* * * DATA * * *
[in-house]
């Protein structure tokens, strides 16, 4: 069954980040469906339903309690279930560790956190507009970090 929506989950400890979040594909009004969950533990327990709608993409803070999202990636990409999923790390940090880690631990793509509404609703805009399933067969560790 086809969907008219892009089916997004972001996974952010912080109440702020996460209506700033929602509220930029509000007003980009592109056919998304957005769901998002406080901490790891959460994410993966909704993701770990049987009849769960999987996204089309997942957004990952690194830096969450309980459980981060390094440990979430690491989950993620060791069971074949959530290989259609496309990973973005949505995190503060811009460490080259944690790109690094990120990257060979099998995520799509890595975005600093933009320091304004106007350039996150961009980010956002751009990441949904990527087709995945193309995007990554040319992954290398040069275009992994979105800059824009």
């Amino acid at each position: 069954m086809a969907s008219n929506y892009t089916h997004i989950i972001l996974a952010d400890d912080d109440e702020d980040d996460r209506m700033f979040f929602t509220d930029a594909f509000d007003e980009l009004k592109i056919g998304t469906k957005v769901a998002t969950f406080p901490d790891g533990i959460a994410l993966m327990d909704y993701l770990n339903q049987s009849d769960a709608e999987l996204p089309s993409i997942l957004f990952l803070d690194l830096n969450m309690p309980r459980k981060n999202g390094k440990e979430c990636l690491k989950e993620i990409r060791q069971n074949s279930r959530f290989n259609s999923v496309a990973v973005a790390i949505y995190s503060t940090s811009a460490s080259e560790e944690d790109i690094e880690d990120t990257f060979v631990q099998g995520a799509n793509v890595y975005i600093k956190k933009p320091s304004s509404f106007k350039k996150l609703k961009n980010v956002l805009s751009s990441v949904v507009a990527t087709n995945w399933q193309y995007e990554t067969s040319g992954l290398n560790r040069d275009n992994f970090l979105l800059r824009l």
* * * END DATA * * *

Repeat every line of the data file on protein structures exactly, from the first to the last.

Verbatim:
[in-house]
């Protein structure tokens, strides 16, 4: 069954980040469906339903309690279930560790956190507009970090 929506989950400890979040594909009004969950533990327990709608993409803070999202990636990409999923790390940090880690631990793509509404609703805009399933067969560790 086809969907008219892009089916997004972001996974952010912080109440702020996460209506700033929602509220930029509000007003980009592109056919998304957005769901998002406080901490790891959460994410993966909704993701770990049987009849769960999987996204089309997942957004990952690194830096969450309980459980981060390094440990979430690491989950993620060791069971074949959530290989259609496309990973973005949505995190503060811009460490080259944690790109690094990120990257060979099998995520799509890595975005600093933009320091304004106007350039996150961009980010956002751009990441949904990527087709995945193309995007990554040319992954290398040069275009992994979105800059824009």
């Amino acid at each position: 069954m086809a969907s008219n929506y892009t089916h997004i989950i972001l996974a952010d400890d912080d109440e702020d980040d996460r209506m700033f979040f929602t509220d930029a594909f509000d007003e980009l009004k592109i056919g998304t469906k957005v769901a998002t969950f406080p901490d790891g533990i959460a994410l993966m327990d909704y993701l770990n339903q049987s009849d769960a709608e999987l996204p089309s993409i997942l957004f990952l803070d690194l830096n969450m309690p309980r459980k981060n999202g390094k440990e979430c990636l690491k989950e993620i990409r060791q069971n074949s279930r959530f290989n259609s999923v496309a990973v973005a790390i949505y995190s503060t940090s811009a460490s080259e560790e944690d790109i690094e880690d990120t990257f060979v631990q099998g995520a799509n793509v890595y975005i600093k956190k933009p320091s304004s509404f106007k350039k996150l609703k961009n980010v956002l805009s751009s990441v949904v507009a990527t087709n995945w399933q193309y995007e990554t067969s040319g992954l290398n560790r040069d275009n992994f970090l979105l800059r824009l």